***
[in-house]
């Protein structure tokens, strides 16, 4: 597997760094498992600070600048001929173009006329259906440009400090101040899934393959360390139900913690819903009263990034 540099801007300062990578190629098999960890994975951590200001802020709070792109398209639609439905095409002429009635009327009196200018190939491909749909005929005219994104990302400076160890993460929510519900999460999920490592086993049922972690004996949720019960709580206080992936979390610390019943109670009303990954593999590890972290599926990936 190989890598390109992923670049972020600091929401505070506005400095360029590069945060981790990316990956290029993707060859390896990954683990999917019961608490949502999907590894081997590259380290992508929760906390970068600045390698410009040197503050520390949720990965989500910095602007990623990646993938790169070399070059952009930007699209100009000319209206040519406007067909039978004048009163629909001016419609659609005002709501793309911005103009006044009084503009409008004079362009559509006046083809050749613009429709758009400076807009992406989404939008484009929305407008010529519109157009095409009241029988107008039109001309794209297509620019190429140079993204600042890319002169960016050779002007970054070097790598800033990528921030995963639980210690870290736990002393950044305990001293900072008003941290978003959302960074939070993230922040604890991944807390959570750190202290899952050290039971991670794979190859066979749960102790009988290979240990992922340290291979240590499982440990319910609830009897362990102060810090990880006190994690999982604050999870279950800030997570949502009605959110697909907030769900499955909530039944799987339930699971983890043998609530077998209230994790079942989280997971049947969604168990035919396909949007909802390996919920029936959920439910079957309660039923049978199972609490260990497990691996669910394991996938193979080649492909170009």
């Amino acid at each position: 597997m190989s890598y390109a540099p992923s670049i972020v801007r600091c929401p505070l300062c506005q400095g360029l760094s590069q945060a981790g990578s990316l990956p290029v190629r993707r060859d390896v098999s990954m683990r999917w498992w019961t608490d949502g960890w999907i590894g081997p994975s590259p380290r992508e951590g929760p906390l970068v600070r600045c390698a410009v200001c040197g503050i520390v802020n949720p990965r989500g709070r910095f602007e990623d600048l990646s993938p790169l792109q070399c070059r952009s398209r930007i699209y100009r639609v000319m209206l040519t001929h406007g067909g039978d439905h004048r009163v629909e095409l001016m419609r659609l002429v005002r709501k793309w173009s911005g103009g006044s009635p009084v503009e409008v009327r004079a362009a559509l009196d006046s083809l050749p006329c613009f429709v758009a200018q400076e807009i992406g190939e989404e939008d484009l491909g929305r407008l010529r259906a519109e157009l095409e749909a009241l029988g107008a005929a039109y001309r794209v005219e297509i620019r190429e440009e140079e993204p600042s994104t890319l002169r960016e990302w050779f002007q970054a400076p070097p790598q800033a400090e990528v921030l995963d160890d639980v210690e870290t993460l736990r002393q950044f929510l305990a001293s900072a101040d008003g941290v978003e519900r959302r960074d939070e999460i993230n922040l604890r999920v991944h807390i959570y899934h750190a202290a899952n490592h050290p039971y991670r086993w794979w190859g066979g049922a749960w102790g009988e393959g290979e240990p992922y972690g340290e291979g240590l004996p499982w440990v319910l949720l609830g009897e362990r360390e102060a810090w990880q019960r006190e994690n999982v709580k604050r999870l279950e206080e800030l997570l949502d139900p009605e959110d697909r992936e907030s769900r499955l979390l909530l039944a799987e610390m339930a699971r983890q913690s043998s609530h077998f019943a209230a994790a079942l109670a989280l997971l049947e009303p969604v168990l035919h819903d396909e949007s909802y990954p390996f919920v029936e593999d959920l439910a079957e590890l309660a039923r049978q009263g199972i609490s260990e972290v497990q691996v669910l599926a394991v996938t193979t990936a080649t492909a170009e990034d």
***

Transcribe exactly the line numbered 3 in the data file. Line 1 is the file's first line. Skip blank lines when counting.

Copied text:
């Amino acid at each position: 597997m190989s890598y390109a540099p992923s670049i972020v801007r600091c929401p505070l300062c506005q400095g360029l760094s590069q945060a981790g990578s990316l990956p290029v190629r993707r060859d390896v098999s990954m683990r999917w498992w019961t608490d949502g960890w999907i590894g081997p994975s590259p380290r992508e951590g929760p906390l970068v600070r600045c390698a410009v200001c040197g503050i520390v802020n949720p990965r989500g709070r910095f602007e990623d600048l990646s993938p790169l792109q070399c070059r952009s398209r930007i699209y100009r639609v000319m209206l040519t001929h406007g067909g039978d439905h004048r009163v629909e095409l001016m419609r659609l002429v005002r709501k793309w173009s911005g103009g006044s009635p009084v503009e409008v009327r004079a362009a559509l009196d006046s083809l050749p006329c613009f429709v758009a200018q400076e807009i992406g190939e989404e939008d484009l491909g929305r407008l010529r259906a519109e157009l095409e749909a009241l029988g107008a005929a039109y001309r794209v005219e297509i620019r190429e440009e140079e993204p600042s994104t890319l002169r960016e990302w050779f002007q970054a400076p070097p790598q800033a400090e990528v921030l995963d160890d639980v210690e870290t993460l736990r002393q950044f929510l305990a001293s900072a101040d008003g941290v978003e519900r959302r960074d939070e999460i993230n922040l604890r999920v991944h807390i959570y899934h750190a202290a899952n490592h050290p039971y991670r086993w794979w190859g066979g049922a749960w102790g009988e393959g290979e240990p992922y972690g340290e291979g240590l004996p499982w440990v319910l949720l609830g009897e362990r360390e102060a810090w990880q019960r006190e994690n999982v709580k604050r999870l279950e206080e800030l997570l949502d139900p009605e959110d697909r992936e907030s769900r499955l979390l909530l039944a799987e610390m339930a699971r983890q913690s043998s609530h077998f019943a209230a994790a079942l109670a989280l997971l049947e009303p969604v168990l035919h819903d396909e949007s909802y990954p390996f919920v029936e593999d959920l439910a079957e590890l309660a039923r049978q009263g199972i609490s260990e972290v497990q691996v669910l599926a394991v996938t193979t990936a080649t492909a170009e990034d």